In the United States, the first three full-scale equestrian sculptures were Clark Mills' Andrew Jackson (1852), Henry Kirke Brown's George Washington (1856) for Union Square, New York and Thomas Crawford's Washington in Richmond, Virginia (1858). Mills was the first American sculptor to overcome the challenge of casting a rider on a rearing horse. The resulting sculpture was so popular he repeated it, for Washington, D.C., New Orleans and Nashville, Tennessee. Cyrus Edwin Dallin made a specialty of equestrian sculptures of American Indians: his Appeal to the Great Spirit stands before the Museum of Fine Arts, Boston.

20th Century

As the Twentieth Century progressed the popularity of the equestrian monument declined. This was in part due to the decline of the Beaux-Arts style, the chosen one for many of these monuments, but is was also due to the almost complete cessation of the use of the horse as a work and war animal. From time immemorial leaders, both political and military, rode horses as a matter of course and thus portraying them on horseback was a logical step.

The late 1970s and early 1980s witnessed a revival in equestrian monuments, largely in the Southwest part of the United States. There, art centers such as in Loveland, Colorado, Shidoni Foundry in New Mexico and various studios in Texas began once again producing equestrian sculpture.

These revival works fall into two general categories, the memorialization of a particular individual or the portrayal of less spectacular subjects, notably the American cowboy. Such monuments can be found throughout the American Southwest.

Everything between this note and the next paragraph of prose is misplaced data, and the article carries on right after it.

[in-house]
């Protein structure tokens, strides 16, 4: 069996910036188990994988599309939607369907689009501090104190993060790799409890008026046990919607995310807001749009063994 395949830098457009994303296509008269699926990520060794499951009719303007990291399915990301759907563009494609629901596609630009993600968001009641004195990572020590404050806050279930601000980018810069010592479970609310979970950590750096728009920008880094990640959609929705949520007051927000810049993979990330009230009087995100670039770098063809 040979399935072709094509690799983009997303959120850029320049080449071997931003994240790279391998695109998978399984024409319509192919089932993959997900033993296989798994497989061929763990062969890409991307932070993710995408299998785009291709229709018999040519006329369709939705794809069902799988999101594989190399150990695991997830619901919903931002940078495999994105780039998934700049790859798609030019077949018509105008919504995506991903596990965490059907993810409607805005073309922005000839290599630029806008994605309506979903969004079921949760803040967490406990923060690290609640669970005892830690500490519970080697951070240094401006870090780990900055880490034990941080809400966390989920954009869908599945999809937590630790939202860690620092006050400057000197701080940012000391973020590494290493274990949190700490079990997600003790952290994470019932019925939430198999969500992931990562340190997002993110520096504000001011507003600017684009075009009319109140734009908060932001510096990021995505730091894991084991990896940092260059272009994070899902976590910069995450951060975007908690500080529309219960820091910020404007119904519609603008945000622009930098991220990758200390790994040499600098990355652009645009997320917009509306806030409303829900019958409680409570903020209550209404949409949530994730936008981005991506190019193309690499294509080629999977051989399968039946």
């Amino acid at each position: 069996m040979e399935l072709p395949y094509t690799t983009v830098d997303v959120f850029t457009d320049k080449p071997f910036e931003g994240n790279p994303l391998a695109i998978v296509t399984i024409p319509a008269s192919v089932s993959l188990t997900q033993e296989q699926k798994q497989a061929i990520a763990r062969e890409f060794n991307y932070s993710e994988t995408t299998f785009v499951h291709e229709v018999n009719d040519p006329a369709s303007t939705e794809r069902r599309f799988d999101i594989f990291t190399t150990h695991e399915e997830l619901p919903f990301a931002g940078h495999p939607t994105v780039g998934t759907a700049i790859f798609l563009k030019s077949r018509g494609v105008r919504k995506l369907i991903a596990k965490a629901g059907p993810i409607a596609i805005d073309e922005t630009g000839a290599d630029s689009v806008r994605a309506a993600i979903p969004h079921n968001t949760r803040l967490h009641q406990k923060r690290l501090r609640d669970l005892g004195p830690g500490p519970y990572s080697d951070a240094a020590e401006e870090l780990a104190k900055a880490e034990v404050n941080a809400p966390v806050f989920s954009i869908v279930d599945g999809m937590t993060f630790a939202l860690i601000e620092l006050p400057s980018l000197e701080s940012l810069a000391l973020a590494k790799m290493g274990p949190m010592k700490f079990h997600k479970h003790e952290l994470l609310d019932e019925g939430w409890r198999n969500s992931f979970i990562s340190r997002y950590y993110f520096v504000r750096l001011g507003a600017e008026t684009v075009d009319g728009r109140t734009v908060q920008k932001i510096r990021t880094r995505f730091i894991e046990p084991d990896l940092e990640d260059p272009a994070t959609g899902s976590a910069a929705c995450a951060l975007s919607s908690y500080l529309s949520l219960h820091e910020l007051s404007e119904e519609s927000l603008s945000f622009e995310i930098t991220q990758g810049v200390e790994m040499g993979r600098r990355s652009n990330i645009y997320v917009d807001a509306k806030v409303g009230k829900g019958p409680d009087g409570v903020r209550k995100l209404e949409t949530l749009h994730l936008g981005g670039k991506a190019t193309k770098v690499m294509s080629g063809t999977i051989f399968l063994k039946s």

Tallest And Largest Equestrian Statue

Monument To Gral. Jose Gervasio Artigas in Minas, Uruguay (18 meters tall, 9 meters long, weight 150,000 kilos 1974) was largest equestrian statue of the world before the establishment of Chinggis Khaan Equestrian Statue in 2009. Chinggis Khaan Equestrian Statue is located 54 km from Ulaanbaatar, Mongolia, in a place called Tsonjin Boldog, a historical place where the Far-sighted Chinggis Khaan found the golden whip.

Popular belief

Equestrian statue of Vercingetorix, who was executed after five years imprisonment.

A common belief is that if the horse is rampant, that is with both front legs in the air, the rider died in battle. If the horse has one front leg up, the rider was wounded in battle or died of wounds sustained in battle, and if all four hooves are on the ground, the rider died of causes other than combat. However, there is little evidence to support this belief. According to snopes.com, this rule appears to apply to equestrian statues that stand in commemoration at the site of the American Civil War battle of Gettysburg,[2] but snopes.com also points out that there is at least one instance in which the rule does not hold for Gettysburg equestrian statues, and syndicated newspaper columnist Cecil Adams claims that any correlation between the positioning of hooves in a statue and the manner in which a Gettysburg soldier died are mere coincidence.[3]

Song

"Equestrian Statue" is the title of a 1967 song by the Bonzo Dog Doo-Dah Band, in which a town square is enlivened by the presence of an equestrian statue of a former dignitary.

Equestrian sculpture

Equestrian statues are a distinct form of equestrian sculpture, being completed three-dimensional (free-standing in the round) forms of art. The world's largest equestrian sculpture, when completed, will be the Crazy Horse Memorial. It will not be a statue, however, as only the upper torso and head of the rider and front half of the equine will be depicted. The carvings on Stone Mountain are likewise equestrian sculpture rather than true statues, being a form of bas relief, as is the Robert Gould Shaw Monument in Boston, Massachusetts.

Bibliography

  • Joachim Poeschke, Thomas Weigel, Britta Kusch-Arnhold (Hgg.), Praemium Virtutis III – Reiterstandbilder von der Antike bis zum Klassizismus. Rhema-Verlag, Münster 2008, ISBN 978-3-930454-59-4